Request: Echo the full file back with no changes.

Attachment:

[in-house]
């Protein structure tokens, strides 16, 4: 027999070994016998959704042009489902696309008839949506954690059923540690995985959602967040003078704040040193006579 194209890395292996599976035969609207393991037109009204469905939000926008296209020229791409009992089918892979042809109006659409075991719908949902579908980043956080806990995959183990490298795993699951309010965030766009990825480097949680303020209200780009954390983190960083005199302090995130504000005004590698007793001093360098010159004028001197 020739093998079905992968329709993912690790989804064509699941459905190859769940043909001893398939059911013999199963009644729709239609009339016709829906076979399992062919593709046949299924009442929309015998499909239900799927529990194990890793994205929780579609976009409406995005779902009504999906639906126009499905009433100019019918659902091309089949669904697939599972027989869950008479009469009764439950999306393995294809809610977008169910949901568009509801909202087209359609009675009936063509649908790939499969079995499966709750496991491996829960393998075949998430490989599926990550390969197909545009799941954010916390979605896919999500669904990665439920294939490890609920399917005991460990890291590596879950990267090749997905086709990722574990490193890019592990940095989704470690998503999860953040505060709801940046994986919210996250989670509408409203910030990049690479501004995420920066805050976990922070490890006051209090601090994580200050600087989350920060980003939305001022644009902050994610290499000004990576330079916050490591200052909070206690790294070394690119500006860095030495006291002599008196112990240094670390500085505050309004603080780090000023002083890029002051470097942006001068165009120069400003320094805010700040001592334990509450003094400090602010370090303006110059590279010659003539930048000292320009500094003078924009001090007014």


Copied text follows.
[in-house]
């Protein structure tokens, strides 16, 4: 027999070994016998959704042009489902696309008839949506954690059923540690995985959602967040003078704040040193006579 194209890395292996599976035969609207393991037109009204469905939000926008296209020229791409009992089918892979042809109006659409075991719908949902579908980043956080806990995959183990490298795993699951309010965030766009990825480097949680303020209200780009954390983190960083005199302090995130504000005004590698007793001093360098010159004028001197 020739093998079905992968329709993912690790989804064509699941459905190859769940043909001893398939059911013999199963009644729709239609009339016709829906076979399992062919593709046949299924009442929309015998499909239900799927529990194990890793994205929780579609976009409406995005779902009504999906639906126009499905009433100019019918659902091309089949669904697939599972027989869950008479009469009764439950999306393995294809809610977008169910949901568009509801909202087209359609009675009936063509649908790939499969079995499966709750496991491996829960393998075949998430490989599926990550390969197909545009799941954010916390979605896919999500669904990665439920294939490890609920399917005991460990890291590596879950990267090749997905086709990722574990490193890019592990940095989704470690998503999860953040505060709801940046994986919210996250989670509408409203910030990049690479501004995420920066805050976990922070490890006051209090601090994580200050600087989350920060980003939305001022644009902050994610290499000004990576330079916050490591200052909070206690790294070394690119500006860095030495006291002599008196112990240094670390500085505050309004603080780090000023002083890029002051470097942006001068165009120069400003320094805010700040001592334990509450003094400090602010370090303006110059590279010659003539930048000292320009500094003078924009001090007014």